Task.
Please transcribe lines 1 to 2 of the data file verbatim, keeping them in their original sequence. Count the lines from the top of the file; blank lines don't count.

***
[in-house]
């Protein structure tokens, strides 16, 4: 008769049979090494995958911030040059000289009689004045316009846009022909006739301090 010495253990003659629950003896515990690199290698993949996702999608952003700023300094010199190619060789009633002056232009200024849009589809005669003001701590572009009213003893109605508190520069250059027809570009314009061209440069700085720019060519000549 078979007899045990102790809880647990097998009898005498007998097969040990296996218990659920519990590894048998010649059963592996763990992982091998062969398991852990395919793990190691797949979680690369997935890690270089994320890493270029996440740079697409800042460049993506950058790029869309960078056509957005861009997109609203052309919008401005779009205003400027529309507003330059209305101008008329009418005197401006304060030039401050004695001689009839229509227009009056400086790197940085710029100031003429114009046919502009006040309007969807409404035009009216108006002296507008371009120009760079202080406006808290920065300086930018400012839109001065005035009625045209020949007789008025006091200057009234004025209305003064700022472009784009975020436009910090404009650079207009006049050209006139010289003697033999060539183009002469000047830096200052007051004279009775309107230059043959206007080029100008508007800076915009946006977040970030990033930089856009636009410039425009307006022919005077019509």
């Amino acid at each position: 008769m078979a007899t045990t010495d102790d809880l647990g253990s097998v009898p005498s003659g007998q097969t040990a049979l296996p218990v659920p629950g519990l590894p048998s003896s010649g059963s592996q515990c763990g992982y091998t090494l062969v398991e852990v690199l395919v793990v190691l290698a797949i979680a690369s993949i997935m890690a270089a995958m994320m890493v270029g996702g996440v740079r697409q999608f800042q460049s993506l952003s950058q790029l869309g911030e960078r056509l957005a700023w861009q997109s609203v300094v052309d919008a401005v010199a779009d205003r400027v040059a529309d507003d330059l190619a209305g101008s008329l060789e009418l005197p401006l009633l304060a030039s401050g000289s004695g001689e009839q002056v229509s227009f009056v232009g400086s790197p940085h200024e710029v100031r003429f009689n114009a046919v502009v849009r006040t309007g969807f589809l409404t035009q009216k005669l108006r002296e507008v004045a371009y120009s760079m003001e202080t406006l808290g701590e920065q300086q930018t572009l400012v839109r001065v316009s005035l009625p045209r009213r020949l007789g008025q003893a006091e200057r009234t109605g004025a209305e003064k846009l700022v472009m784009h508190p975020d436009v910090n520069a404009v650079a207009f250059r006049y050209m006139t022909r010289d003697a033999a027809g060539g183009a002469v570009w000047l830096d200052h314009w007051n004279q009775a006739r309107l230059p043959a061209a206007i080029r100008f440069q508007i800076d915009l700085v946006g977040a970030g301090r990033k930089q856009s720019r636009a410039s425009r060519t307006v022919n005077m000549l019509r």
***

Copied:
[in-house]
């Protein structure tokens, strides 16, 4: 008769049979090494995958911030040059000289009689004045316009846009022909006739301090 010495253990003659629950003896515990690199290698993949996702999608952003700023300094010199190619060789009633002056232009200024849009589809005669003001701590572009009213003893109605508190520069250059027809570009314009061209440069700085720019060519000549 078979007899045990102790809880647990097998009898005498007998097969040990296996218990659920519990590894048998010649059963592996763990992982091998062969398991852990395919793990190691797949979680690369997935890690270089994320890493270029996440740079697409800042460049993506950058790029869309960078056509957005861009997109609203052309919008401005779009205003400027529309507003330059209305101008008329009418005197401006304060030039401050004695001689009839229509227009009056400086790197940085710029100031003429114009046919502009006040309007969807409404035009009216108006002296507008371009120009760079202080406006808290920065300086930018400012839109001065005035009625045209020949007789008025006091200057009234004025209305003064700022472009784009975020436009910090404009650079207009006049050209006139010289003697033999060539183009002469000047830096200052007051004279009775309107230059043959206007080029100008508007800076915009946006977040970030990033930089856009636009410039425009307006022919005077019509």